As a volunteer for the National Ski Patrol - 53 years and counting - I spend a good part of each winter with the Nordic patrol team at Mount Van Hoevenberg cross-country ski center. In spare moments during the past season, I obtained the names of more than 1,000 individuals in support of Adirondack Recreational Trail Advocates' rails-to-trails initiative to establish a bicycle and snowmobile trail running 90 miles between Lake Placid and Old Forge. (One my of most recent sign-ups was five-time Olympian Brian Shimer, now head coach of the U.S. men's bobsled team, which had just won two world championships at Van Ho.)
While some of the petitioners hail from the surrounding area - "locals" by definition - the vast majority come from elsewhere. These rail-to-trail advocates include residents from all across the Empire State, from neighboring Vermont, New Hampshire, Connecticut, Massachusetts, New Jersey and Pennsylvania, from as far away as Maryland, Virginia, North Carolina, Georgia, Illinois, Wisconsin and Michigan, even from distant Montana and California - plus many from just across the border in Ontario and Quebec. These demographics are indicative of widespread and powerful interest in a multi-use recreational trail through the heart of the Adirondacks.
When I asked if they would sign a petition in support of such a trail between Lake Placid and Old Forge, I was sometimes told, "I don't live here. Can I still sign?"
"Absolutely," I would say. "You're a perfect example of the very kind of person we hope to attract to the region. You come here to recreate and take advantage of what we have to offer. When you do come, you usually spend more than one day. You sleep in our motels and B&Bs, eat in our restaurants and shop in our stores. You spend money and contribute to the economy. If we had a recreational trail, our hope is that you would come back often to use it."
Nordic skiers tend also to be avid bicyclists. It therefore came as no surprise that most of the people I encountered loved the idea of a multi-use recreational trail. These are but a sampling of the many comments I received:
"An absolutely terrific idea."
"We have this where I live, and I can't tell you how successful it is."
"I can't wait for it to happen."
"To me, it's a no-brainer."
"Thanks for working so hard on this."
Larry Jewett, an avid rails-to-trails advocate who belongs to the 700-member Halton Outdoor Club in Burlington, Ontario, put it this way: "If you folks can get this trail off the ground, I promise you it will become a destination for Canadian bicyclists by the thousands."
Shirley Thomas from Webster, near Rochester, speaking for herself and three companions, had this to say: "Let me tell you something. We're all retired. We all ride bicycles. We are the kind of people you are looking for. We'd come here in a heartbeat if you had something like this. And we'd stay longer than just a day."
Finally, a woman - and mother - from Lake Placid who preferred to remain anonymous told me in no uncertain terms: "We desperately need a trail like this so our kids will have a place where they can ride their bikes safely. The roads around here are just too dangerous."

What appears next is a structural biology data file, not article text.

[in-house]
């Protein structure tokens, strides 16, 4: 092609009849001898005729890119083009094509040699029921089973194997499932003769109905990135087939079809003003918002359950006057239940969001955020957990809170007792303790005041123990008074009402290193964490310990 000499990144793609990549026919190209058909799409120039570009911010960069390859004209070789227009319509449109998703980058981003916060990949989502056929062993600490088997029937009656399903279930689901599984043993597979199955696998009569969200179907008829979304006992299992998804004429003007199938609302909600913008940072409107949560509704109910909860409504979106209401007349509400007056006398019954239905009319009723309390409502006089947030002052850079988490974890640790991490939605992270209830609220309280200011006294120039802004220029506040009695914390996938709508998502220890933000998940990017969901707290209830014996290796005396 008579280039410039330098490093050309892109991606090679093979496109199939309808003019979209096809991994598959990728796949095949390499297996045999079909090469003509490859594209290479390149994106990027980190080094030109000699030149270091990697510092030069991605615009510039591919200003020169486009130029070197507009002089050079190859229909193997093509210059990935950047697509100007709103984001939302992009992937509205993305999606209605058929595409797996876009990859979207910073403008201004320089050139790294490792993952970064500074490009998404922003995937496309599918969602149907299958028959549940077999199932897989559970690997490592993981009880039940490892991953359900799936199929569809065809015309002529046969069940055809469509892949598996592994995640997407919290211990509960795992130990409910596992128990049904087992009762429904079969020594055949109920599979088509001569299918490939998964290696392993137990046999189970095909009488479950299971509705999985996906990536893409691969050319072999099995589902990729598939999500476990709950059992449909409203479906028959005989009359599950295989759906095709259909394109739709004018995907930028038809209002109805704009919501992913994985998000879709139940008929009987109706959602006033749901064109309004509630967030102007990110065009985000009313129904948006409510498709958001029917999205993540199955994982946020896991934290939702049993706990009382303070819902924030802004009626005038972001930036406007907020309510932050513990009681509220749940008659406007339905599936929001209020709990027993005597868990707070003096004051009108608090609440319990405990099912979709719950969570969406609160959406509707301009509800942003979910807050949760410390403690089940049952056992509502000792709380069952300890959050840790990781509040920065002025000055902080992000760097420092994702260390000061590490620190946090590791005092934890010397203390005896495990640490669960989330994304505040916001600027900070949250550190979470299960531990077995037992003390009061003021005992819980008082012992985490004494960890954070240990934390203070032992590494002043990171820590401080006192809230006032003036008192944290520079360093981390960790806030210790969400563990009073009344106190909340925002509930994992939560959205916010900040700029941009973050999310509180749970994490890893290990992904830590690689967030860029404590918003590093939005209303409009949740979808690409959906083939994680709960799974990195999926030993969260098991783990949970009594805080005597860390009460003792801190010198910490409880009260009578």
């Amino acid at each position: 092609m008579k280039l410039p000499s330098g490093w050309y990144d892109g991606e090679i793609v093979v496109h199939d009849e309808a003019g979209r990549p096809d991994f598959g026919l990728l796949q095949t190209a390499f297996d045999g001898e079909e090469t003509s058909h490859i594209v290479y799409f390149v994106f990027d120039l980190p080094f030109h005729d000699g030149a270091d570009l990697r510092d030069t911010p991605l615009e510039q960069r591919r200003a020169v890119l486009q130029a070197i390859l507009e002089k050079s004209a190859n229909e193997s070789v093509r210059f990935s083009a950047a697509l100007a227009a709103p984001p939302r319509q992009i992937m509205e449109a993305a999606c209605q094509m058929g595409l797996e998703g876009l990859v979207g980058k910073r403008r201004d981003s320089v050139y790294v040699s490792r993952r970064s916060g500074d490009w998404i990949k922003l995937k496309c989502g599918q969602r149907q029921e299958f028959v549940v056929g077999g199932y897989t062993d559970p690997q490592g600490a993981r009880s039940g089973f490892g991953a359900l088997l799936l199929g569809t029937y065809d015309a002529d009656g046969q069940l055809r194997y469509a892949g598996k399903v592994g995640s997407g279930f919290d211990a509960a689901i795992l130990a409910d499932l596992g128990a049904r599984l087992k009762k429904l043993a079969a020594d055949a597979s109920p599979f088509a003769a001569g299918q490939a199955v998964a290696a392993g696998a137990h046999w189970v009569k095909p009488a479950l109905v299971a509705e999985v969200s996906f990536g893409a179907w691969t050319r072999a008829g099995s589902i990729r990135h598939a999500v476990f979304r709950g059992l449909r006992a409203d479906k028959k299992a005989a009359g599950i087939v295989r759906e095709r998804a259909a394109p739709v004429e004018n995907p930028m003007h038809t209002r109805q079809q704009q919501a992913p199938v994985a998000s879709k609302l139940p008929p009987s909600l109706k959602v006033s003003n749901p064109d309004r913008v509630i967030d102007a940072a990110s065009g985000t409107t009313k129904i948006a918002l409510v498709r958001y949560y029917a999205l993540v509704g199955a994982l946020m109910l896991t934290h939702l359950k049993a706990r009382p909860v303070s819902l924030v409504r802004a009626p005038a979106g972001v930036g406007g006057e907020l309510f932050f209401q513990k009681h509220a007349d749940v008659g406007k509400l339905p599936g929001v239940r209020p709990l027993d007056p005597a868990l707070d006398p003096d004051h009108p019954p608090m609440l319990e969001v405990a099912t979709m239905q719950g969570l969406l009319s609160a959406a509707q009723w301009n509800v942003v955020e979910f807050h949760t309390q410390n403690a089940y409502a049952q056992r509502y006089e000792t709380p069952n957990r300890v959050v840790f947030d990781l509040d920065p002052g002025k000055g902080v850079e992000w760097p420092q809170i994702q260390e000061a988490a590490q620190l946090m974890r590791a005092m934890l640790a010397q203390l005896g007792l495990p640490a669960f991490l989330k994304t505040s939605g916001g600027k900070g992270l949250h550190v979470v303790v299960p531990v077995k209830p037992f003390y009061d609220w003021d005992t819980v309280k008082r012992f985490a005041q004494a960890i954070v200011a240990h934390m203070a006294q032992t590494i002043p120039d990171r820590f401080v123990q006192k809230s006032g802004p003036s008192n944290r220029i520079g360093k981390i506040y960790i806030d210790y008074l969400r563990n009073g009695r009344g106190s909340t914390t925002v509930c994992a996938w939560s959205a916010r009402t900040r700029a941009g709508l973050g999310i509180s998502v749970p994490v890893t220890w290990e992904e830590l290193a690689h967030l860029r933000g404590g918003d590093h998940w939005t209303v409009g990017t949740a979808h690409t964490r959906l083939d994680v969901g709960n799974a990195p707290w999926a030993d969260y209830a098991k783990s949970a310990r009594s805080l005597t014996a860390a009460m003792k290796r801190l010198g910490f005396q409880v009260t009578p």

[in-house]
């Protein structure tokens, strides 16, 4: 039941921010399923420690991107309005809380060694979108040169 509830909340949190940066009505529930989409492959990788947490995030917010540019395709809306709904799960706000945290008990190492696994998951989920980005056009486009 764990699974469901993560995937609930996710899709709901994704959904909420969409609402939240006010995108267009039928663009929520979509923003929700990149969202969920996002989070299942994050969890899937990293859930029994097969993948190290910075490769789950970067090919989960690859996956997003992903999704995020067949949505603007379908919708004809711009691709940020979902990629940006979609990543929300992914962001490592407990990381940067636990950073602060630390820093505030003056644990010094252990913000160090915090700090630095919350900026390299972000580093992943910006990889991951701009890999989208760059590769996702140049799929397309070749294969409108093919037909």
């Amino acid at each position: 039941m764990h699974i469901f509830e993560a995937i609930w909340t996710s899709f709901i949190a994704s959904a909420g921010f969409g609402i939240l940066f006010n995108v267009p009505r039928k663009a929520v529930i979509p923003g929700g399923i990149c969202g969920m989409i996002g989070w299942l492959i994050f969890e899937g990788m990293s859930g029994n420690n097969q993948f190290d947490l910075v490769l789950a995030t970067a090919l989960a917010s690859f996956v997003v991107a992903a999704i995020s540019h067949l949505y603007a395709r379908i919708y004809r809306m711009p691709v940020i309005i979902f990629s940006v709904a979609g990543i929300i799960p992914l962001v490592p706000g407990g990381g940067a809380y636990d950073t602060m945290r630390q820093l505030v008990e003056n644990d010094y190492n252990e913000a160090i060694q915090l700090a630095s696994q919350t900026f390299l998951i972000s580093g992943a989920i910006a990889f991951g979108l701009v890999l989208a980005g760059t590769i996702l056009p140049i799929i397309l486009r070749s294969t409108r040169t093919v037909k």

The message comes through loud and clear: "If you build it, we will come."
Meanwhile, North Country Chamber of Commerce President Garry Douglas and several other "economic development" organizations named in my previous Guest Commentary (Enterprise, Feb. 13) remain steadfast in their support for the tourist train that runs from Lake Placid to Saranac Lake a few months of the year, and steadfast in their commitment to one day restoring freight and passenger service to the North Country. And yet, as promoters of economic development, shouldn't these same organizations be throwing their weight behind something far more realistic and beneficial: namely, the creation of a world-class recreational trail with the potential to bring tourist dollars in the millions to the region?
For their part, the Adirondack Scenic Railroad, encouraged by Tupper Lake businessman and developer Tom Lawson, is looking "to work with DOT (state Department of Transportation) officials to win a long lease (10 years or more) for the railroad operation," in an apparent maneuver to tie up the entire rail corridor for their private use for yet another decade (Tupper Lake Free Press, Feb. 22). The ASR insists that the tourist train operating between Lake Placid and Saranac Lake is profitable, though an examination of its most recent tax returns suggests otherwise (Enterprise, Feb. 1).
But even if it is making money, the question remains, "Who is it profiting?" According to Railroad President Bill Branson, "All profits in recent years were reinvested in upgrading rail stock and paying off old bills," (Tupper Lake Free Press, Feb. 22). As for the tourist train's anticipated economic benefits to the Tri-Lakes community, we are still anticipating.
In less than seven months since its inception, Adirondack Recreational Trail Advocates has signed up more than 5,000 supporters. Public support for this trail is overwhelming, and it continues to build. If you believe in what we are trying to do and would like to help, I encourage you to visit www.TheARTA.org.
Joe Mercurio is a resident of Saranac Lake and a member of the steering committee of Adirondack Recreational Trails Advocates.